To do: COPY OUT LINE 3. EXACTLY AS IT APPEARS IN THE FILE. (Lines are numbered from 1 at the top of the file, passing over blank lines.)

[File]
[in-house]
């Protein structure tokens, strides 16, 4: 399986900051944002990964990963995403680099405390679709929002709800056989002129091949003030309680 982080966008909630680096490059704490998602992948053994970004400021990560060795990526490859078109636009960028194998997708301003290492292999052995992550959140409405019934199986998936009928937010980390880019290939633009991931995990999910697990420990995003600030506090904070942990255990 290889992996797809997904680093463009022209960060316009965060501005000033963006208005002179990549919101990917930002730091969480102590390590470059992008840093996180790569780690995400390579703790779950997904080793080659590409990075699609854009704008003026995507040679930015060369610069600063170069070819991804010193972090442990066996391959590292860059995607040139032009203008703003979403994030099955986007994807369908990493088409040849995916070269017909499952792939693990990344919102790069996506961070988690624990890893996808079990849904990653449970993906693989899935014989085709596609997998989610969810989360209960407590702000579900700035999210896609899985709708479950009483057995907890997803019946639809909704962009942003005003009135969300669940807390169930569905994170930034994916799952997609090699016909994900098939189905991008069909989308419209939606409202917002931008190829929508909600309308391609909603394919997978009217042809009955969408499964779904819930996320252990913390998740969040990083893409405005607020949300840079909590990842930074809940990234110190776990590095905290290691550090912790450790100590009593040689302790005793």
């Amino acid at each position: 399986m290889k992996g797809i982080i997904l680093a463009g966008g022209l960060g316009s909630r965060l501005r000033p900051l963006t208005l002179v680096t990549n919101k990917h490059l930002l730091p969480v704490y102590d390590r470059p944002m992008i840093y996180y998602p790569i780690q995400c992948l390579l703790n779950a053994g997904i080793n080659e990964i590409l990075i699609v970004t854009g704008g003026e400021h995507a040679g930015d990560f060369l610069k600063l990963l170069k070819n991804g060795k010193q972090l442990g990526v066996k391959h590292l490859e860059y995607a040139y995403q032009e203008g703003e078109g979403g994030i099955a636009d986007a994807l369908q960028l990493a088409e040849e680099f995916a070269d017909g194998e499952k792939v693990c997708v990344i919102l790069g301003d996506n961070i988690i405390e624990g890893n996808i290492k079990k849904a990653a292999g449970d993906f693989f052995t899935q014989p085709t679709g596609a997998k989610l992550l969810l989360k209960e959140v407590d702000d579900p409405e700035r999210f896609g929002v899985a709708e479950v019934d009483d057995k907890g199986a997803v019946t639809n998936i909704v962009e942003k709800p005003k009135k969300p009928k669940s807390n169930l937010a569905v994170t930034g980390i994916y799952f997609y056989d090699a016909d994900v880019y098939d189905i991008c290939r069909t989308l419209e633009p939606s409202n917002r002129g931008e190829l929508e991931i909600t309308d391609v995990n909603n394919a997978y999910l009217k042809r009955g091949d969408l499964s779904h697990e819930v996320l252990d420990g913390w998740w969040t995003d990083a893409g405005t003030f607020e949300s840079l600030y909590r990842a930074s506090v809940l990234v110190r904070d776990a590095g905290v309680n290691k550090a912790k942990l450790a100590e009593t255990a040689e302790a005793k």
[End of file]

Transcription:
């Amino acid at each position: 399986m290889k992996g797809i982080i997904l680093a463009g966008g022209l960060g316009s909630r965060l501005r000033p900051l963006t208005l002179v680096t990549n919101k990917h490059l930002l730091p969480v704490y102590d390590r470059p944002m992008i840093y996180y998602p790569i780690q995400c992948l390579l703790n779950a053994g997904i080793n080659e990964i590409l990075i699609v970004t854009g704008g003026e400021h995507a040679g930015d990560f060369l610069k600063l990963l170069k070819n991804g060795k010193q972090l442990g990526v066996k391959h590292l490859e860059y995607a040139y995403q032009e203008g703003e078109g979403g994030i099955a636009d986007a994807l369908q960028l990493a088409e040849e680099f995916a070269d017909g194998e499952k792939v693990c997708v990344i919102l790069g301003d996506n961070i988690i405390e624990g890893n996808i290492k079990k849904a990653a292999g449970d993906f693989f052995t899935q014989p085709t679709g596609a997998k989610l992550l969810l989360k209960e959140v407590d702000d579900p409405e700035r999210f896609g929002v899985a709708e479950v019934d009483d057995k907890g199986a997803v019946t639809n998936i909704v962009e942003k709800p005003k009135k969300p009928k669940s807390n169930l937010a569905v994170t930034g980390i994916y799952f997609y056989d090699a016909d994900v880019y098939d189905i991008c290939r069909t989308l419209e633009p939606s409202n917002r002129g931008e190829l929508e991931i909600t309308d391609v995990n909603n394919a997978y999910l009217k042809r009955g091949d969408l499964s779904h697990e819930v996320l252990d420990g913390w998740w969040t995003d990083a893409g405005t003030f607020e949300s840079l600030y909590r990842a930074s506090v809940l990234v110190r904070d776990a590095g905290v309680n290691k550090a912790k942990l450790a100590e009593t255990a040689e302790a005793k």